• Begin the Phonemic Blending and Segmentation instructional practice:

1. Teacher says: "We will make words using sounds that we know. Listen carefully while I do the first one."

2. Teacher says the phonemes (sounds) in the first word--"an" (/a/ /n/)--using the thumb-tapping technique (spread index, middle, and ring fingers, touching each with the thumb for each phoneme, beginning with the index finger; run the thumb under all three fingers to blend together).

3. Teacher says: "When I blend the sounds together, they make the word 'an.'" Teacher runs a thumb under all three fingers to model blending the phonemes to make the word.

4. Students repeat the thumb-tapping technique, pronouncing each phoneme: /a/ /n/.

5. Students run a thumb under all three fingers to blend the word: "an."

6. Teacher directs students' attention to the Short "a" anchor chart. Teacher writes "an" on the anchor chart, underlining the "a" to indicate where we hear the /a/ sound in the word.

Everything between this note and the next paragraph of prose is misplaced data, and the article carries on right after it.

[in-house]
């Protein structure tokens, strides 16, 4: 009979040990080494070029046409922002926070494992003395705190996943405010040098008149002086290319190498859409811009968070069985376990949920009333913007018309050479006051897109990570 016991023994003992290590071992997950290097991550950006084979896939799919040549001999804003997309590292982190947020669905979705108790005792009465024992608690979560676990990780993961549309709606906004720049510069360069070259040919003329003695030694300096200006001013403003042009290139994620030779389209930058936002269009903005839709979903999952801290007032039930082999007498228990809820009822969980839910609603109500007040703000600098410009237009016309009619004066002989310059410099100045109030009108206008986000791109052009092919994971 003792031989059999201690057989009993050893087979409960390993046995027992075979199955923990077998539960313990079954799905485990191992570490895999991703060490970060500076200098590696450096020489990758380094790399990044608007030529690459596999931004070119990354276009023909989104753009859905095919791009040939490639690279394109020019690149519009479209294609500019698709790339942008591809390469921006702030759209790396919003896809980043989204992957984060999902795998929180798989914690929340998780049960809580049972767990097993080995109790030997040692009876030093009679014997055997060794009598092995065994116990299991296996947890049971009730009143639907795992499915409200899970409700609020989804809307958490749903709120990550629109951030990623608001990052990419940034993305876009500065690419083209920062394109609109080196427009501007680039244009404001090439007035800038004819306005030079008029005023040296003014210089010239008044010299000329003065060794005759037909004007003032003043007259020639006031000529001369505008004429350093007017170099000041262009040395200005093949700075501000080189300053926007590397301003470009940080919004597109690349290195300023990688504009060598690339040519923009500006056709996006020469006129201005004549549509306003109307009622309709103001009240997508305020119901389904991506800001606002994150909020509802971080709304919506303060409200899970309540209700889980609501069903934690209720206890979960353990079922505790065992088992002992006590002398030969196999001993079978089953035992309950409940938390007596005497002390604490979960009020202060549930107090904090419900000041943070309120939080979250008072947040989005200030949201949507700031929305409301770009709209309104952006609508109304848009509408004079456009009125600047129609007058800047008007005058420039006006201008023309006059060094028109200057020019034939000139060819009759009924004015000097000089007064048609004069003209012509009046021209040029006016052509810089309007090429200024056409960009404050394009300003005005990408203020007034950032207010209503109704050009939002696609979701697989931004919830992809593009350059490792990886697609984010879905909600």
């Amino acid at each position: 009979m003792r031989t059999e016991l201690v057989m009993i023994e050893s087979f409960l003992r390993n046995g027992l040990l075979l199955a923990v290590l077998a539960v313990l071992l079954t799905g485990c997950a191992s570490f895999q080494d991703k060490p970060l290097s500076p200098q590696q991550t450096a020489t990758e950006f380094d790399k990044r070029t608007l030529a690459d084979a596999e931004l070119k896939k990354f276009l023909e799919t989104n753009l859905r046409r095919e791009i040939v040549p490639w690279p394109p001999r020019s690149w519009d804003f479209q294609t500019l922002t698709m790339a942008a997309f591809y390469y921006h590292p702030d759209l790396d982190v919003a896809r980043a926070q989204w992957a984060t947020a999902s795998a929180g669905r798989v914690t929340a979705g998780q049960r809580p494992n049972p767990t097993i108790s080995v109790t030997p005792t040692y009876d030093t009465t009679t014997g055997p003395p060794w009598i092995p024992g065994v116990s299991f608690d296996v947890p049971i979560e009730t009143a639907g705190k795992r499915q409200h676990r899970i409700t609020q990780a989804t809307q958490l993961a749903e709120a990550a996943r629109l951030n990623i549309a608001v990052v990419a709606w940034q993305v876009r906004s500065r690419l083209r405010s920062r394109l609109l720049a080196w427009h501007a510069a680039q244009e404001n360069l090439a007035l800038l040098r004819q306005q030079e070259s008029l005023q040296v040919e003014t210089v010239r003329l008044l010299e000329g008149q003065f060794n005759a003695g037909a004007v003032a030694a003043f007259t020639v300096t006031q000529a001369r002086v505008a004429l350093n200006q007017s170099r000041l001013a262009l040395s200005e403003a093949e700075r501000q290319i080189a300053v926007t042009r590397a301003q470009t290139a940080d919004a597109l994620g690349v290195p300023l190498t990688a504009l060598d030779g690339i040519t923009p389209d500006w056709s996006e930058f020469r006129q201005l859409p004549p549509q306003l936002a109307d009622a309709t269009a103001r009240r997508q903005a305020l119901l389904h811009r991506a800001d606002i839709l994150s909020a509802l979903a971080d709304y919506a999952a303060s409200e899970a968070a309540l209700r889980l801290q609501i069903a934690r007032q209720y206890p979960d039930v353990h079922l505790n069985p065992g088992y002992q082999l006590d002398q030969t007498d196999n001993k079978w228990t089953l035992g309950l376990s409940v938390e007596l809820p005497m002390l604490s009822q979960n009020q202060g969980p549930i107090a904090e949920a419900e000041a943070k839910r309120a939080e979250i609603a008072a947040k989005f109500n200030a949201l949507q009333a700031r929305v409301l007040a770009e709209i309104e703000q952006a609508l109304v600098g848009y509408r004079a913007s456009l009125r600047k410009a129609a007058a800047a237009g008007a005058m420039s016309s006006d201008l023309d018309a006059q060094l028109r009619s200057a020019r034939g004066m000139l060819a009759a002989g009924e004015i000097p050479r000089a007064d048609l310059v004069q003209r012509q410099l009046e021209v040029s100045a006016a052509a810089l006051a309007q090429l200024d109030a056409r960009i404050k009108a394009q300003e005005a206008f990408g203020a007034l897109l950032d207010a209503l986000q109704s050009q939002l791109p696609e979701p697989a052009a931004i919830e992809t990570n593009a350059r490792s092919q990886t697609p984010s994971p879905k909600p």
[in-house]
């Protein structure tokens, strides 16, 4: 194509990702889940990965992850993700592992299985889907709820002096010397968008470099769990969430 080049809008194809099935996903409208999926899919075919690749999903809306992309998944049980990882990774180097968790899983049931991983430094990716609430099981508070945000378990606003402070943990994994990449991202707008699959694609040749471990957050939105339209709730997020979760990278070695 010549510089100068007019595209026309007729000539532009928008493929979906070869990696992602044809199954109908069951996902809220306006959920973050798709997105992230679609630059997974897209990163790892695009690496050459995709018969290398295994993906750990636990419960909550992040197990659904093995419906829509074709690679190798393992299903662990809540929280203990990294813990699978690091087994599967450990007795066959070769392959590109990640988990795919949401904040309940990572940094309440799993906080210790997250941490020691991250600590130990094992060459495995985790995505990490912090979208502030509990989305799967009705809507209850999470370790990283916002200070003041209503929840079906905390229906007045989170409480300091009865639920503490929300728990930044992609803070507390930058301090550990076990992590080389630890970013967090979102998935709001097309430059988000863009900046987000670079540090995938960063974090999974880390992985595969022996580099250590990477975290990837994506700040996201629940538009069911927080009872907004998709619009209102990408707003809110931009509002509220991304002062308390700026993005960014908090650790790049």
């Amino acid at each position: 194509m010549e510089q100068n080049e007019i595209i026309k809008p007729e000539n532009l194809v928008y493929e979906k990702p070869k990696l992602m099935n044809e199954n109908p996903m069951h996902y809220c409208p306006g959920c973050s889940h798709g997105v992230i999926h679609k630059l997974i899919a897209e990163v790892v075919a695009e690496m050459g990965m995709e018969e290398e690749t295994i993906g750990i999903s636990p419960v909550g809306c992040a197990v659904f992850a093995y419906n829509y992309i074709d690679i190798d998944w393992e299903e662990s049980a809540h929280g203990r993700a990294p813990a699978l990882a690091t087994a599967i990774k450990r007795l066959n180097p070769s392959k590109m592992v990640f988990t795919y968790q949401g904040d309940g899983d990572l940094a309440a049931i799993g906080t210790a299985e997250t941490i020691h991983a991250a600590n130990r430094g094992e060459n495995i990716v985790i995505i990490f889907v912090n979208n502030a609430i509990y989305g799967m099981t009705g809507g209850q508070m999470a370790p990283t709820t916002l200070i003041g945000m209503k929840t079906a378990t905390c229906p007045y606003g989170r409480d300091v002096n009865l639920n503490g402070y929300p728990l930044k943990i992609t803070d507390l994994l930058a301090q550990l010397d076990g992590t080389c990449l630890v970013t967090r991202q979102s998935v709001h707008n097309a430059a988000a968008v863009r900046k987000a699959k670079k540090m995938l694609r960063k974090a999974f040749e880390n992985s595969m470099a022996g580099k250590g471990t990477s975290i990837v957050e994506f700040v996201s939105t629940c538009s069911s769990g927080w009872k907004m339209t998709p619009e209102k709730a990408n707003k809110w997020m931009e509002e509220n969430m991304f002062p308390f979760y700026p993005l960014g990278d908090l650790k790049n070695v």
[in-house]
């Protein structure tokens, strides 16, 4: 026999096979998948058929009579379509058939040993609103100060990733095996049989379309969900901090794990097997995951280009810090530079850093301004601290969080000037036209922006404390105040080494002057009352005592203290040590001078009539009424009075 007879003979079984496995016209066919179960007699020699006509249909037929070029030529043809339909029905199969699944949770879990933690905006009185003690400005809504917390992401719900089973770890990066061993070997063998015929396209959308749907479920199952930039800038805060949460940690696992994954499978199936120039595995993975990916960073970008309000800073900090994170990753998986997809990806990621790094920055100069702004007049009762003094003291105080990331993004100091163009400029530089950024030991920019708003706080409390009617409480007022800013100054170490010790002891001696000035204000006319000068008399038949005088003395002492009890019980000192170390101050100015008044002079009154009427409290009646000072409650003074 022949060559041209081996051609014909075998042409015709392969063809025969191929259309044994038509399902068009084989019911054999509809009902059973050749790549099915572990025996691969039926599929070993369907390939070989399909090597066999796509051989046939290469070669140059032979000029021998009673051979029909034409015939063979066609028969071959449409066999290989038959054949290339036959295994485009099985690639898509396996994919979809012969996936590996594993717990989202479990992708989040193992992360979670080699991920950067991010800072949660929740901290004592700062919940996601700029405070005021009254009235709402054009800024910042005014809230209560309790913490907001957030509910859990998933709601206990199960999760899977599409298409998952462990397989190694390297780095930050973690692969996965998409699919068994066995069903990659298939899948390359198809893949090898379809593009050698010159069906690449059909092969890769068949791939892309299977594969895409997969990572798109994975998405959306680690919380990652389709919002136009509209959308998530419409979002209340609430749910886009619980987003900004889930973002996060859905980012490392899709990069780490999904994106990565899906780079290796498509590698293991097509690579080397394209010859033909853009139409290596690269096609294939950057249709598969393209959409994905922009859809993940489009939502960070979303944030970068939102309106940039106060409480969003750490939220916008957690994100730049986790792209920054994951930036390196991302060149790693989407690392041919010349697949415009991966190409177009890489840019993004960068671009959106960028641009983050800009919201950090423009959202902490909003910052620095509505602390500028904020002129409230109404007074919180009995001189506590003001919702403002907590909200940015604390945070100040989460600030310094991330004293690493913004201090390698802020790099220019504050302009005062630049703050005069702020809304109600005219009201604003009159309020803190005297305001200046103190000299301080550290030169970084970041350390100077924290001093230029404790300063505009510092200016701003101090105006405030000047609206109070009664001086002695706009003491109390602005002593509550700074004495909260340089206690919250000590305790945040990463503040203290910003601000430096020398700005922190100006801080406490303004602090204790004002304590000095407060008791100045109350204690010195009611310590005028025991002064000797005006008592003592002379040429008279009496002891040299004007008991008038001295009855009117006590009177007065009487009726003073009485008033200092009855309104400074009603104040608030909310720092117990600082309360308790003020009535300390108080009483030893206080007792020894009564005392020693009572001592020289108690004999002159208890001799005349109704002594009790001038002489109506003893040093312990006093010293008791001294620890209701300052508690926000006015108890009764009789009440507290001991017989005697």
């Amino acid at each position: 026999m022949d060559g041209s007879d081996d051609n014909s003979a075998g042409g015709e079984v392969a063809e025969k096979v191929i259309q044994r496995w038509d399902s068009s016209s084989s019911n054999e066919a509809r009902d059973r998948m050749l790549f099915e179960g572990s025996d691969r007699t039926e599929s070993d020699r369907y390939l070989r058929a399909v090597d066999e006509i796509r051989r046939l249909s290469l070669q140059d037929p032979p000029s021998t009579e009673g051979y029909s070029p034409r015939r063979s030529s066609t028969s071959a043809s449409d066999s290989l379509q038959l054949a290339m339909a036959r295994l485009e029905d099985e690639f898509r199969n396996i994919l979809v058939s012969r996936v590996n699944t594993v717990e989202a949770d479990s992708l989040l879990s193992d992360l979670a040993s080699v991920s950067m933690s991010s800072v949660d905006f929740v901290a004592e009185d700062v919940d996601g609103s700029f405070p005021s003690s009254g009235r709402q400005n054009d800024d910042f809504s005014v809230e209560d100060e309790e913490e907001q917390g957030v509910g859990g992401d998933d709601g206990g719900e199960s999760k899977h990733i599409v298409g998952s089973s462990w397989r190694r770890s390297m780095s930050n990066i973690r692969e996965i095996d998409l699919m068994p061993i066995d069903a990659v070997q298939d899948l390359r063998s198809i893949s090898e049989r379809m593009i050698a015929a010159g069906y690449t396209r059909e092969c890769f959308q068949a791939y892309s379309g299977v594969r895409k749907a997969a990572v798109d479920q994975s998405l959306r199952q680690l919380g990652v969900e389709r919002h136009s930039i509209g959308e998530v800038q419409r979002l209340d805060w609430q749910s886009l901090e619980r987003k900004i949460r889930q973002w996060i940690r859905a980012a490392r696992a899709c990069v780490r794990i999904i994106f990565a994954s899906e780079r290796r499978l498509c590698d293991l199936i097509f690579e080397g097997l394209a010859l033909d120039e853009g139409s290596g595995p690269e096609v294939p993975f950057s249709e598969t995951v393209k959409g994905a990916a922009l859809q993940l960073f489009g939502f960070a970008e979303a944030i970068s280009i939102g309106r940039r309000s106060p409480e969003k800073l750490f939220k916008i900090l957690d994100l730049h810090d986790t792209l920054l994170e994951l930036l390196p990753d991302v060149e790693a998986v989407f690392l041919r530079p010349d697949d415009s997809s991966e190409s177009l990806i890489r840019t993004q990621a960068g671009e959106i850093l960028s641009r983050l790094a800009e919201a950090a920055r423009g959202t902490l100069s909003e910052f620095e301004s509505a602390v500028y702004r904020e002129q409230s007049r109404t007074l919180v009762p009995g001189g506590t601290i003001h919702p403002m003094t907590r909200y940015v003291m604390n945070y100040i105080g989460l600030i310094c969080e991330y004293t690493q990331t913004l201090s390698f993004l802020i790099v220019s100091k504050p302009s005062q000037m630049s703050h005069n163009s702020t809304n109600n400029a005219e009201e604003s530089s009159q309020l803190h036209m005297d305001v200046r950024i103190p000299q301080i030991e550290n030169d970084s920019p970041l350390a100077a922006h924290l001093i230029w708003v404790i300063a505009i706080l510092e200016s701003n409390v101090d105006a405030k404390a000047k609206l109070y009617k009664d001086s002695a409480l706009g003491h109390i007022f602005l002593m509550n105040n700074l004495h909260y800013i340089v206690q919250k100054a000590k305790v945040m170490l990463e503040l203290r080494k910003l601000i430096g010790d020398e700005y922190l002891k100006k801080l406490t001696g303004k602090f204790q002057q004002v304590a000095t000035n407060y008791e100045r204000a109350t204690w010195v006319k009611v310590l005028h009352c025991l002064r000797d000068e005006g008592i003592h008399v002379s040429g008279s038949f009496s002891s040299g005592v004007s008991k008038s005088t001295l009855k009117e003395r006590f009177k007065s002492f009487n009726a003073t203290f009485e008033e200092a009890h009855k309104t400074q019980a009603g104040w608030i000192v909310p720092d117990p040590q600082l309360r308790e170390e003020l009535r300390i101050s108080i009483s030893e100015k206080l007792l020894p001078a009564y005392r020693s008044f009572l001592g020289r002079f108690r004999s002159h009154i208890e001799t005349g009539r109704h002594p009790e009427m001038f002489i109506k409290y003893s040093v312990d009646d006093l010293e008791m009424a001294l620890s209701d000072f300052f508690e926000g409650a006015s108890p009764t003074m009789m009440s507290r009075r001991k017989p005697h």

7. Teacher says the phonemes in the next word: "van" (/v/ /a/ /n/).

8. Students use the thumb-tapping technique to pronounce each phoneme: /v/ /a/ /n/.

9. Teacher asks:

"What word do these three sounds make when blended together?" (van)

10. Repeat steps 5-7 for the remaining words: "man," "path."

  • For students who may have difficulty with the dexterity needed for the thumb task: Encourage them to tap the thumb on the opposite hand.
  • Consider facing the board while modeling and looking over a shoulder at students, so writing is modeled from left to right.
  • Consider facing the students when modeling how to "skywrite" and instructing them to mirror you.
  • Consider providing students who need it a mirror to observe the shape of their mouth and position of their tongue more closely as they articulate the /th/ sound.